The CP 20 is back, and this latest installment focuses on communications platform as a service (CPaaS), which is going mainstream, expanding beyond the core base of digital native companies, startups and developers, and into the enterprise segment.
CPaaS is a cloud-based platform that allows developers to add real-time communications features to their own applications without needing to build back-end infrastructure and interfaces.
The competitive landscape is changing rapidly, fueled by emerging providers now targeting the mainstream enterprise segment, as well as increasing M&A, which is allowing unified communications (UC) providers to expand their capabilities to CPaaS.
According to IDC, the global CPaaS market is expected to grow from $2 billion in 2017 to nearly $11 billion in 2022. CPaaS will continue to accelerate at a compound annual growth rate (CAGR) of 39.2% through 2022, it said.
Raul Castanon, 451 Research’s senior analyst of workforce collaboration, said M&A activity has spiked in the last two years, significantly influencing the competitive landscape, with seven CPaaS-related deals so far this year and a total of 14 last year, according to 451 Research’s M&A KnowledgeBase.
|Looking for more? Check out our recently compiled lists of 20 top UCaaS providers and 20 top hosted PBX providers offering products and services via channel partners.|
“Cloud communications providers – including UC and contact center providers – are expanding into CPaaS with vendors such as 8×8, Sangoma and Voyant, following the lead of Vonage by targeting standalone CPaaS vendors,” he said. “These add to a growing number of vendors with CPaaS capabilities which includes vendors like Avaya, Alcatel-Lucent Enterprise and Mitel.”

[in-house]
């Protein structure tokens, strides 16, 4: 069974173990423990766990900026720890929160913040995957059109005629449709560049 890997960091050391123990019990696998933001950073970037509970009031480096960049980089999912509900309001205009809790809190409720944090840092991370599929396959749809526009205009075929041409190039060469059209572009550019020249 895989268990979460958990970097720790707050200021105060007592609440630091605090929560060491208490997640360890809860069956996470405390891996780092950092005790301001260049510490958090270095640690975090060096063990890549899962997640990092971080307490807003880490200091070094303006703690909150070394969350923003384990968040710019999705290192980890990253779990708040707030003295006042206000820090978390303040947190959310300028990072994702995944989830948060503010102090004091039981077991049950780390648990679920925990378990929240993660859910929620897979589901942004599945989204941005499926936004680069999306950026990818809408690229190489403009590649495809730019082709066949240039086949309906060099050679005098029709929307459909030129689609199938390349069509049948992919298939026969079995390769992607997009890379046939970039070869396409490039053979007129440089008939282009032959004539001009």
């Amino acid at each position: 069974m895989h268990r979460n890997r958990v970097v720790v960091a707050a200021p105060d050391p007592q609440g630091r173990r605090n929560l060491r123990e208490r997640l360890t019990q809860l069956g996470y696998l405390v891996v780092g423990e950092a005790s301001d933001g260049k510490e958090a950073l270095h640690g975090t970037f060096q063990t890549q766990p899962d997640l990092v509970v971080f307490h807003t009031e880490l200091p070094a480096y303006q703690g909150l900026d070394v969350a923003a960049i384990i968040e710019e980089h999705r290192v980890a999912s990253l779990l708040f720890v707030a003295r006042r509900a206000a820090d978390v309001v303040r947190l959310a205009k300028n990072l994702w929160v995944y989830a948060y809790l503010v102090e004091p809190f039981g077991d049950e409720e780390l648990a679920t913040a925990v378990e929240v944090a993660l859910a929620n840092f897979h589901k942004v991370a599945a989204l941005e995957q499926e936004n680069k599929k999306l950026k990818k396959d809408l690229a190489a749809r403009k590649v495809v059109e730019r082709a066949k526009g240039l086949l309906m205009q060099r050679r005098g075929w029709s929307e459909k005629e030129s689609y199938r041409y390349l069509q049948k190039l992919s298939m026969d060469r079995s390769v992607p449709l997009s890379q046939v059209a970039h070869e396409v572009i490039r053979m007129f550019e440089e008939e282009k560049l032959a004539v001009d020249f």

Tim Basa, AppSmart‘s vice president of sales, said “we’re in a CPaaS hype cycle to be sure.”
“Many providers have sprung up to take advantage of API-driven environments,” he said. “What’s really interesting is that companies that were virtually unknown 24 months ago, Twillio [IPO in 2016], Nexmo [aquired by Vonage], for example, are top of mind in many circles today. Also, niche players like ZipWhip and MessageBird are interesting.”
Michael Brandenburg, industry analyst at Frost and Sullivan, said he can’t think of a market that’s been more M&A hungry.
“UCaaS, and even SIP trunking companies, have merged over the years, and CPaaS is the next frontier,” he said. “8×8-Wavecell is really the acknowledgement of the need for programmability within all business phone numbers. Vonage’s acquisition of Nexmo really set the tone for what a lot of the UCaaS providers are looking at how to respond to that. They’ve really rebooted what it meant to be a UCaaS provider in adding that API layer, and then going through the effort of retooling their UCaaS solution to release an application on top of that. That programmable platform in my mind has really changed the game that’s visionary.”
Based on feedback from analysts and industry experts, recent news reports and the 2019 Frost and Sullivan CPaaS Radar Report, we’ve compiled a list, in alphabetical order, of 20 CPaaS providers that are making the most of the current competitive landscape and charting success. The list offers a mix of well-known providers as well as lesser-known companies that are making big strides in CPaaS.
Castanon said 2600Hz is a standalone CPaaS provider worth keeping an eye on. It offers a white label, multitenant cloud-based telephony platform designed to simplify how businesses sell, deliver and manage communication services.
Brandenburg said Wavecell gives 8×8 a “jump-start into the CPaaS space.” 8×8 acquired the Singapore-based CPaaS provider for about $125 million in cash and stock. The purchase gives 8×8 an entry into the global CPaaS market, and is an expansion of its cloud business from UCaaS and CCaaS.
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